The sentence is incomprehensible. I dislike pointless, thoughtless ambiguity like this. Here are two real and meaningful examples of "up to 10 times":
"Video: Girl sneezes up to 10 times a minute"
"Up to" in this sentence means "as many as" or "to the limit of" (Merriam-Webster's 3rd International Unabridged Dictionary of English) in this phrase, so the value of "up to" can be as low as zero and as high as 10.
"Caja Pays up to 10 Times More for Medicines"
In this sentence, the implication is that Costa Rica's Social Security system pays more than the regular price "for hurry-up deliveries of medicines" not on their storeroom shelves, so the price is never the regular price but is always higher.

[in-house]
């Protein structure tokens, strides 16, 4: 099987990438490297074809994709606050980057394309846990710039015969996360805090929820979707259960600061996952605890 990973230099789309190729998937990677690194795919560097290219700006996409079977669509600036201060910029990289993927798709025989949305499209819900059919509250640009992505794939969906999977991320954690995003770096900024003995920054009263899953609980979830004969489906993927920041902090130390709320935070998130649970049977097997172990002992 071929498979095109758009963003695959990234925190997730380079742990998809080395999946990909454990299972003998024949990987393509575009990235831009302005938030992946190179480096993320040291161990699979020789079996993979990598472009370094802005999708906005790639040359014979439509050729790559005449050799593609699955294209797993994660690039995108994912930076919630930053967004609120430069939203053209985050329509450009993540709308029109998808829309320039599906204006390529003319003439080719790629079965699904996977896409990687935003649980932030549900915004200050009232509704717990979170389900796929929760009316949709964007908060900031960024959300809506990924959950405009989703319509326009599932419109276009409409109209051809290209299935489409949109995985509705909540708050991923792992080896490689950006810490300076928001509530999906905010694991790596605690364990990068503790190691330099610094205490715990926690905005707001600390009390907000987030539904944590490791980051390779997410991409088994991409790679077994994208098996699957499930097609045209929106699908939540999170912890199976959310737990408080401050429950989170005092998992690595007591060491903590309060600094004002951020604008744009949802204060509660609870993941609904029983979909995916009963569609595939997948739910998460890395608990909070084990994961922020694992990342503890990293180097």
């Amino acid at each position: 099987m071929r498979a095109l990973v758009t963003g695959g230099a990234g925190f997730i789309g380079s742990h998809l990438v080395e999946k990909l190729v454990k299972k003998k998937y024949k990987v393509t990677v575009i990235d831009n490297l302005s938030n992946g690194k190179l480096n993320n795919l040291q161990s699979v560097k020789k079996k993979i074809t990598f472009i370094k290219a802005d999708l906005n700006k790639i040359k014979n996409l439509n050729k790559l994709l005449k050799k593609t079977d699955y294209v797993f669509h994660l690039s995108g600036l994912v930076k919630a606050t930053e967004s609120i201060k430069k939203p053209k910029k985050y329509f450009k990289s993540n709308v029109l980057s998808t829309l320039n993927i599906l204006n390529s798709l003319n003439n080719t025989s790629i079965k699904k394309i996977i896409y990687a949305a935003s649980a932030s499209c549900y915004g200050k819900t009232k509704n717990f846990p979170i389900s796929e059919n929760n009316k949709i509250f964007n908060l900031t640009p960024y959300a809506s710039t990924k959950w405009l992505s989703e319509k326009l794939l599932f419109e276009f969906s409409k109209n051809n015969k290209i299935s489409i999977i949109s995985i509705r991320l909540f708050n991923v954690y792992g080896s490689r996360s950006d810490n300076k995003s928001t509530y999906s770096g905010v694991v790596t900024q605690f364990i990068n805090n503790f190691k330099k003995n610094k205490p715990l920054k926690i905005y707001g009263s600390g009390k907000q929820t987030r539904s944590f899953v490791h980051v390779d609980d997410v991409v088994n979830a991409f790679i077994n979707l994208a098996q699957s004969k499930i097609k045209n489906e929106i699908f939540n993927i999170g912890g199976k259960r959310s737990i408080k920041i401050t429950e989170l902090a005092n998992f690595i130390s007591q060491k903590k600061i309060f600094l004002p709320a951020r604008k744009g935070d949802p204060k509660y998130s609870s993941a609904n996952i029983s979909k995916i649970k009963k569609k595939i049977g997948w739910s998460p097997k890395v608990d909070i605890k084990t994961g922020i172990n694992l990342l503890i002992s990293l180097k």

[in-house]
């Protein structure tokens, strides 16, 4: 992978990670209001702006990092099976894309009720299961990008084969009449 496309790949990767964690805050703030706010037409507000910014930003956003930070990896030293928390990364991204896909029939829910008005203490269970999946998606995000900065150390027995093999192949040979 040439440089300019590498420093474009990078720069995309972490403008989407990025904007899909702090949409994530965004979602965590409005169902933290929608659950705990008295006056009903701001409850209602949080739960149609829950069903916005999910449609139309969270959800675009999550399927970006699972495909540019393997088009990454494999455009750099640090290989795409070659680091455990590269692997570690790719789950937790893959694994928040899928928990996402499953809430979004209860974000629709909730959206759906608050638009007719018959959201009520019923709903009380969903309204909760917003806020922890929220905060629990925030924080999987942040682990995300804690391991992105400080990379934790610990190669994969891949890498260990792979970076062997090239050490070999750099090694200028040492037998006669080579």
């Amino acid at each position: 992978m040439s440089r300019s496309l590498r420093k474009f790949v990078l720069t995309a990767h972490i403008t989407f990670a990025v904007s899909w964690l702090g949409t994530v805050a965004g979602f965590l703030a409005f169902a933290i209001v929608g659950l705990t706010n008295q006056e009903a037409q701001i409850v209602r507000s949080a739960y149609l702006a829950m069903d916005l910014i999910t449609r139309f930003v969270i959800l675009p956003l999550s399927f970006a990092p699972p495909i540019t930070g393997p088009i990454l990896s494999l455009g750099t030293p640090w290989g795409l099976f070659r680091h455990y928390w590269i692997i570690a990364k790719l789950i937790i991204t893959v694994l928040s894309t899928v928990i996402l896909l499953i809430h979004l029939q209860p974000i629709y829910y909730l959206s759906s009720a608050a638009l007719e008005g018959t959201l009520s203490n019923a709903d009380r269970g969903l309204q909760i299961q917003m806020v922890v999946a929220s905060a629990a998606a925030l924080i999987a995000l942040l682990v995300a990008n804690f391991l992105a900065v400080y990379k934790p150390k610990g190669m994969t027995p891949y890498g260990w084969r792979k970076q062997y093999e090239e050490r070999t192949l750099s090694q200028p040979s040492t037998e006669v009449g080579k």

This is an example of people not saying what they mean and forcing the person signing the agreement to infer the meaning. I would infer that I am required to catch the bus to work at least 10 times. Of course, the language doesn't require me to continue to ride the bus to work from wherever I catch it. It requires me to catch the bus but not to ride the bus to work. Say what you mean and mean what you say is one of my mottoes.
The meaning of "up to ten times" in that legal document may be the same or different depending on the context, which you haven't provided.